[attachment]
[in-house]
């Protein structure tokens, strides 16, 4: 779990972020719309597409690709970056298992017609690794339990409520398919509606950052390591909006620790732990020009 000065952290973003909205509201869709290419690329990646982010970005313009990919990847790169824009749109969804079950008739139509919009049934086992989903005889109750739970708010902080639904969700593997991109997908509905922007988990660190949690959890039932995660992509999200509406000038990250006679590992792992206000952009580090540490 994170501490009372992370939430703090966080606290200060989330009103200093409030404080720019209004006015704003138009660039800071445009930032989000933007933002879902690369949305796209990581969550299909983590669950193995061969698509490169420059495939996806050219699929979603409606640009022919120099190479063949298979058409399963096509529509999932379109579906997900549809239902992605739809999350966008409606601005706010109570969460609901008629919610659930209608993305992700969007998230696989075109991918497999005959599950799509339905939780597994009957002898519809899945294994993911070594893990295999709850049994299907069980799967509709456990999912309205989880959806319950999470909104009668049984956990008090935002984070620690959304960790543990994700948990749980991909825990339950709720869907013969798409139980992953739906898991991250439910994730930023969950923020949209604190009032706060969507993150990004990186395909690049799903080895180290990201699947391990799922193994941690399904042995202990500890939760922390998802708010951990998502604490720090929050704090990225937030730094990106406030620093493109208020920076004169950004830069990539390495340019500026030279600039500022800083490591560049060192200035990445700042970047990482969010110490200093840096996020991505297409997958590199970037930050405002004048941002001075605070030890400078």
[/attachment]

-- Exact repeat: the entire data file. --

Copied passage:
[in-house]
């Protein structure tokens, strides 16, 4: 779990972020719309597409690709970056298992017609690794339990409520398919509606950052390591909006620790732990020009 000065952290973003909205509201869709290419690329990646982010970005313009990919990847790169824009749109969804079950008739139509919009049934086992989903005889109750739970708010902080639904969700593997991109997908509905922007988990660190949690959890039932995660992509999200509406000038990250006679590992792992206000952009580090540490 994170501490009372992370939430703090966080606290200060989330009103200093409030404080720019209004006015704003138009660039800071445009930032989000933007933002879902690369949305796209990581969550299909983590669950193995061969698509490169420059495939996806050219699929979603409606640009022919120099190479063949298979058409399963096509529509999932379109579906997900549809239902992605739809999350966008409606601005706010109570969460609901008629919610659930209608993305992700969007998230696989075109991918497999005959599950799509339905939780597994009957002898519809899945294994993911070594893990295999709850049994299907069980799967509709456990999912309205989880959806319950999470909104009668049984956990008090935002984070620690959304960790543990994700948990749980991909825990339950709720869907013969798409139980992953739906898991991250439910994730930023969950923020949209604190009032706060969507993150990004990186395909690049799903080895180290990201699947391990799922193994941690399904042995202990500890939760922390998802708010951990998502604490720090929050704090990225937030730094990106406030620093493109208020920076004169950004830069990539390495340019500026030279600039500022800083490591560049060192200035990445700042970047990482969010110490200093840096996020991505297409997958590199970037930050405002004048941002001075605070030890400078």